Torda Varga, Krisztina Krizsán, Csenge Földi, Bálint Dima, Marisol Sánchez-García, Santiago Sánchez-Ramírez, Gergely J. Szöllősi, János G. Szarkándi, Viktor Papp, László Albert, William Andreopoulos, Claudio Angelini, Vladimír Antonín, Kerrie W. Barry, Neale L. Bougher, Peter Buchanan, Bart Buyck, Viktória Bense, Pam Catcheside, Mansi Chovatia, Jerry Cooper, Wolfgang Dämon, Dennis Desjardin, Péter Finy, József Geml … & László G. Nagy
Mushroom-forming fungi (Agaricomycetes) have the greatest morphological diversity and complexity of any group of fungi. They have radiated into most niches and fulfill diverse roles in the ecosystem, including wood decomposers, pathogens or mycorrhizal mutualists. Despite the importance of mushroom-forming fungi, large-scale patterns of their evolutionary history are poorly known, in part due to the lack of a comprehensive and dated molecular phylogeny. Here, using multigene and genome-based data, we assemble a 5,284-species phylogenetic tree...

Data from: Extinctions, genetic erosion and conservation options for the black rhinoceros (Diceros bicornis)

Yoshan Moodley, Isa-Rita M. Russo, Desiré L. Dalton, Antoinette Kotzé, Shadrack Muya, Patricia Haubensak, Boglárka Bálint, Gopi K. Munimanda, Caroline Deimel, Andrea Setzer, Kara Dicks, Barbara Herzig-Straschil, Daniela C. Kalthoff, Hans R. Siegismund, Jan Robovský, Paul O’Donoghue & Michael W. Bruford
The black rhinoceros is again on the verge of extinction due to unsustainable poaching in its native range. Despite a wide historic distribution, the black rhinoceros was traditionally thought of as depauperate in genetic variation, and with very little known about its evolutionary history. This knowledge gap has hampered conservation efforts because hunting has dramatically reduced the species’ once continuous distribution, leaving five surviving gene pools of unknown genetic affinity. Here we examined the range-wide...

Data from: Three-dimensional preservation of cellular and subcellular structures reveal 1.6 billion-year-old probable crown-group red algae

Stefan Bengtson, Therese Sallstedt, Veneta Belivanova & Martin Whitehouse
The ~1.6 Ga Tirohan Dolomite of the Lower Vindhyan in central India contains phosphatized stromatolitic microbialites. We report from there uniquely well-preserved fossils interpreted as crown-group rhodophytes (red algae). The filamentous form Rafatazmia chitrakootensis n.gen, n.sp. has uniserial rows of large cells and grows through diffusely distributed septation. Each cell has a centrally suspended, conspicuous rhomboidal disk interpreted as a pyrenoid. The septa between the cells have central structures that may represent pit connections and...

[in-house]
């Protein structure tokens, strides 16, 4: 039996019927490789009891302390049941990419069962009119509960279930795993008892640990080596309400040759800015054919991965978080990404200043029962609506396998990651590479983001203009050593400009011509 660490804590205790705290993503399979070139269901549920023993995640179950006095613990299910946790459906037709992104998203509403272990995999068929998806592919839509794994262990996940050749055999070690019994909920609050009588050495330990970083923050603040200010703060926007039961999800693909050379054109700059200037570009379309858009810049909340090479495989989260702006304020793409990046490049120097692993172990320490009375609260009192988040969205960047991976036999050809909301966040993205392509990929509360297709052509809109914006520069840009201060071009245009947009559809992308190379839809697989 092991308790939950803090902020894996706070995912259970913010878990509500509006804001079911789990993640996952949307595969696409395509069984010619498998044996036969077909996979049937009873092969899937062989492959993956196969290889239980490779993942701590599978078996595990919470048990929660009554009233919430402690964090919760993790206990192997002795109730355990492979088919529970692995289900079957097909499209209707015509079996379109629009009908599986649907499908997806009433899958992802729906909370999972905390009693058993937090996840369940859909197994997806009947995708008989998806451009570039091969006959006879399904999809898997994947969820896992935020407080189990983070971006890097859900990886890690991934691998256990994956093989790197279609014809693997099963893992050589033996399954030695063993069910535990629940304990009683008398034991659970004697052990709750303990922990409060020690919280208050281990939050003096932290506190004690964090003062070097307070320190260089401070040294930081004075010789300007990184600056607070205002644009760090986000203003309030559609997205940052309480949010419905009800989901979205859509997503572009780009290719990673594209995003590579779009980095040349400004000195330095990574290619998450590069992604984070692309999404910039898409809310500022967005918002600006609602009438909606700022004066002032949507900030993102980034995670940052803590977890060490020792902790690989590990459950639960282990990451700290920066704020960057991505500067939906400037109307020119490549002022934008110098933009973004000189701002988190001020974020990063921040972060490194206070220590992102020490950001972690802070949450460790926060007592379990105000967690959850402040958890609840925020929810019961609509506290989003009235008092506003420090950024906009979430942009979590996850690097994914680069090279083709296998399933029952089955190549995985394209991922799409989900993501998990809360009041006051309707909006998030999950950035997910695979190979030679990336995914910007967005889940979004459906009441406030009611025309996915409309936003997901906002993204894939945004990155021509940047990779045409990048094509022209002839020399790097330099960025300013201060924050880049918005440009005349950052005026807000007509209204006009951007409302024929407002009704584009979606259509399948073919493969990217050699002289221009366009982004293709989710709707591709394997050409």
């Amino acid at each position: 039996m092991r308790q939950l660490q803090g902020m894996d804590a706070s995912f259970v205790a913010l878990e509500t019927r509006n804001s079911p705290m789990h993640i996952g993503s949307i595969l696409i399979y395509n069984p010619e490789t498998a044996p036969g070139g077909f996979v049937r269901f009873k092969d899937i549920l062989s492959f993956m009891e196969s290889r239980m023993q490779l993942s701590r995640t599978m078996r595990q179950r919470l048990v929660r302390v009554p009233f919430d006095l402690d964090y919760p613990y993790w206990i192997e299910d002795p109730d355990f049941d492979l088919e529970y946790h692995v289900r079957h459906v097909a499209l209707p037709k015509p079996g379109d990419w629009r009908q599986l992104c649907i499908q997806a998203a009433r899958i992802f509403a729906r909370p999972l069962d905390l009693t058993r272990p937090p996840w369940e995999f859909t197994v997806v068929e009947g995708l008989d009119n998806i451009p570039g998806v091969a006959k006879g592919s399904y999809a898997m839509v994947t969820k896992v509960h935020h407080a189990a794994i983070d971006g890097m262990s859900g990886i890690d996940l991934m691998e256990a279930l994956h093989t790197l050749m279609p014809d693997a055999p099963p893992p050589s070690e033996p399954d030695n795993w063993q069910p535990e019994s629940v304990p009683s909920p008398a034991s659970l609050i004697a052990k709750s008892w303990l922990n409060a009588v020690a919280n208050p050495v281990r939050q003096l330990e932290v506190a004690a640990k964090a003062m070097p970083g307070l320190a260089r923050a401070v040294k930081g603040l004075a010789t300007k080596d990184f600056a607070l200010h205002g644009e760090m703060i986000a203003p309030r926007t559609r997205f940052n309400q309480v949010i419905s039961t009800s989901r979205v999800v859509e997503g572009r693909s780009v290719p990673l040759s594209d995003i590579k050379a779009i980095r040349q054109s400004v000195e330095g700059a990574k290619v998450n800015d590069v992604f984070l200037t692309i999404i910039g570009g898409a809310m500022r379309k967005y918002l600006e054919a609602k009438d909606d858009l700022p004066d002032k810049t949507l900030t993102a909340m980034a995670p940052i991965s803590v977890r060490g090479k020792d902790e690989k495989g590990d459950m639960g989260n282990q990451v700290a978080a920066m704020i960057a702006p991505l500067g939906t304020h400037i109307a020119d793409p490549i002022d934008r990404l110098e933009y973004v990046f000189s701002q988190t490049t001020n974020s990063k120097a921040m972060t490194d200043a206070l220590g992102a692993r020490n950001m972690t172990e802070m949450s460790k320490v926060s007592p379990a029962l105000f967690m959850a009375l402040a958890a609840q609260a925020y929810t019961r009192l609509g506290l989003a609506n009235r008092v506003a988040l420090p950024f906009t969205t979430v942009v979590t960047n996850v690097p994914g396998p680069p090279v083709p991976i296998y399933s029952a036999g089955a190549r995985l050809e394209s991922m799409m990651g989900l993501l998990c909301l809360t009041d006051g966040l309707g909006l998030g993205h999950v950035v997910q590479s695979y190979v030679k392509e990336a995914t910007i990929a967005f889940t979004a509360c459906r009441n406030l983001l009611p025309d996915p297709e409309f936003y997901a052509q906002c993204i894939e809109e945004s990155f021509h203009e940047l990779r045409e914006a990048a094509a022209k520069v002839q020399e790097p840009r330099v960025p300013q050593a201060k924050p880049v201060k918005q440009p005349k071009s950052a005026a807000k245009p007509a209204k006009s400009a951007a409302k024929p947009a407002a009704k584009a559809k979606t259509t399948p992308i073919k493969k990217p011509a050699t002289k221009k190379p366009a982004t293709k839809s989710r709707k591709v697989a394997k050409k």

Data from: Demographic inference from whole-genome and RAD sequencing data suggests alternating human impacts on goose populations since the last ice age

Jose Martin Pujolar, Love Dalén, Michael M. Hansen & Jesper Madsen
We investigated how population changes and fluctuations in the pink-footed goose might have been affected by climatic and anthropogenic factors. First, genomic data confirmed the existence of two separate populations: western (Iceland) and eastern (Svalbard/Denmark). Second, emographic inference suggests that the species survived the last glacial period as a single ancestral population with a low population size (100-1,000 individuals) that split into the current populations at the end of the Last Glacial Maximum with Iceland...

Data from: Synchrotron X-ray tomographic microscopy of fossil embryos

Philip C. J. Donoghue, Stefan Bengtson, Xi-Ping Dong, Neil J. Gostling, Therese Huldtgren, John A. Cunningham, Chongyu Yin, Zhao Yue, Fan Peng & Marco Stampanoni
Fossilized embryos from the late Neoproterozoic and earliest Phanerozoic have caused much excitement because they preserve the earliest stages of embryology of animals that represent the initial diversification of metazoans. However, the potential of this material has not been fully realized because of reliance on traditional, non-destructive methods that allow analysis of exposed surfaces only, and destructive methods that preserve only a single two-dimensional view of the interior of the specimen. Here, we have applied...

Data from: A total-evidence approach to dating with fossils, applied to the early radiation of the Hymenoptera

Fredrik Ronquist, Seraina Klopfstein, Lars Vilhelmsen, Susanne Schulmeister, Debra L. Murray & Alexandr P. Rasnitsyn